And of course, our response has been, like many other people, to make sure that we come out of this period with a better version of the university and a better version of ourselves.
And so we have moved to becoming online with online resources, and have an online learning platform, and our challenge really, is not to return to the old ways of doing things, but to keep moving forward in new, exciting and energizing ways of learning for students, and new and exciting and energizing ways of teaching and nurturing and facilitating for faculty.
What is the update on the merger of public universities to create the University of Rwanda that started seven years ago?
Yes, we've merged the institutions, as you say and our biggest challenge from day one was always to re-articulate ourselves and to regenerate our story as one university.
But I don't think we always got it right. I don't think the structures that we created in our various campuses necessarily helped us in that endeavor. And yet, we were in control of setting up the structures.
I think the biggest issue, of course, with many of these things is it doesn't matter how much strategy and planning you've got, it's really about changing the culture. And so we had quite different and distinct institutions that we were merging.
You know, and we had very well established, comprehensive, approach and offerings. And they're very well established universities, and much newer institutions. And there are many issues about merging the programmes, even merging the faculty and dealing with academic ranks.
But you know, if you merge seven institutions, then you've got seven different organisations with their own hierarchy, their own cultures of doing things. And when you bring that all together, you cause a huge amount of disruption.
So what academic and administrative staff have done over the last seven and a half years, is to learn a lot about merging and a lot about creating a new culture. I think there are still there will always be people who live in the past, there will always be people who resist for one reason or another, whether it's deeply held personal convictions or otherwise.
But I think the direction now is very clear.
Are there things that you think could have been done differently in the implementation of the merger that created UR?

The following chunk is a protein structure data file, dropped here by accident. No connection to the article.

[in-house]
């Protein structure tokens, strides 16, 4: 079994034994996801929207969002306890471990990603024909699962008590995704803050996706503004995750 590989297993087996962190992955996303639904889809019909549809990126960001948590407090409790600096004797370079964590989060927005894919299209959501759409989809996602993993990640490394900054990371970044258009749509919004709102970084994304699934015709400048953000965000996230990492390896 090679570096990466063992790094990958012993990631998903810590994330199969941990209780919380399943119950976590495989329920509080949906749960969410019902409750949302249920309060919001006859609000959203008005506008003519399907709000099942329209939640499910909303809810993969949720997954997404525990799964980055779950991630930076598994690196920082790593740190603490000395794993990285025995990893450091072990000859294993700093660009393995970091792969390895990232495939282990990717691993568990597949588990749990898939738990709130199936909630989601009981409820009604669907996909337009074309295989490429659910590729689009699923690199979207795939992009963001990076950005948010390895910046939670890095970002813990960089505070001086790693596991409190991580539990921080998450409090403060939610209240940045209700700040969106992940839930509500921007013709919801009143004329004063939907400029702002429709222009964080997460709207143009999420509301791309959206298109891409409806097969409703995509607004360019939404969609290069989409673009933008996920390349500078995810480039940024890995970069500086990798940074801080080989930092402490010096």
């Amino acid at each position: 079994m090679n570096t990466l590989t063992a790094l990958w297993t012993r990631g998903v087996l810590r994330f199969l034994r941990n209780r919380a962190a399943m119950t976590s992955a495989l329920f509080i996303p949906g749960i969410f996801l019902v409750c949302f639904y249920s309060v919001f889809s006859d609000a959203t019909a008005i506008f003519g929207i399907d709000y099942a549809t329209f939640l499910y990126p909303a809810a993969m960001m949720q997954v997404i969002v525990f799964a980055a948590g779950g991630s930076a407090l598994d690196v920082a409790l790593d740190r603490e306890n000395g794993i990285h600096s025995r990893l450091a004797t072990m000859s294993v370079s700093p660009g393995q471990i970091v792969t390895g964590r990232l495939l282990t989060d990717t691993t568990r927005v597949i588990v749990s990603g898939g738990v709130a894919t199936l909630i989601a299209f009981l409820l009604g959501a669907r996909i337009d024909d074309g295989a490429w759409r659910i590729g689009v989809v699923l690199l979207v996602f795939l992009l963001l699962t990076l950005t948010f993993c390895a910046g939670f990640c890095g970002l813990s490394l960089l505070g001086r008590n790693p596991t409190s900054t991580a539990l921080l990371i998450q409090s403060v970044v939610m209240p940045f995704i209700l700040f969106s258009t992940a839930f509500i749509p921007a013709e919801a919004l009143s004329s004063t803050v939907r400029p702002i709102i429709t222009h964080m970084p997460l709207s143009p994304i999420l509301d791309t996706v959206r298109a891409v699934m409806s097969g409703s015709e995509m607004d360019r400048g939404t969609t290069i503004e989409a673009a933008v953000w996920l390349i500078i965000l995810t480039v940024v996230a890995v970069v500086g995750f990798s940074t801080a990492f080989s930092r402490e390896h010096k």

Almost everything could have been done differently; you know, and probably could have been done in 10 different ways. Every aspect, you know; I worked in the College of Medicine and Health Sciences for the first two years of the university. And so we had already started doing a lot of things because they have been planned and hoped for.
But even as you're doing things, you're thinking, why are we doing it this way? It could be done differently, it could have been done much more efficiently etc…Effectively so many, many things, I think will reflect on that for a long time…you would hear staff not being consulted or prepared for the merger, even in the year leading up to the merger.
But, yeah, I'm sure we can find many, many ways to do things differently, and perhaps even better.
One of the reasons I believe was behind the merger was to have a better way of managing faculty staff and have a coherent way of developing their capacities; how far have you gone in this regard?
There is no doubt that we've increased the number of PhD holders in the university, we've increased the number of PhD opportunities within the university as well as PhD opportunities through partners outside the university.
But in building capacity, we want to build capacity through people getting awarded PhDs, but we also want to build our own capacity in running PhD programmes. And we can give you the data to demonstrate that.
However, one of the things that's become very apparent to us is, is the way in which we recruit academic staff, the way in which academic staff get effectively what's known as tenure in other universities.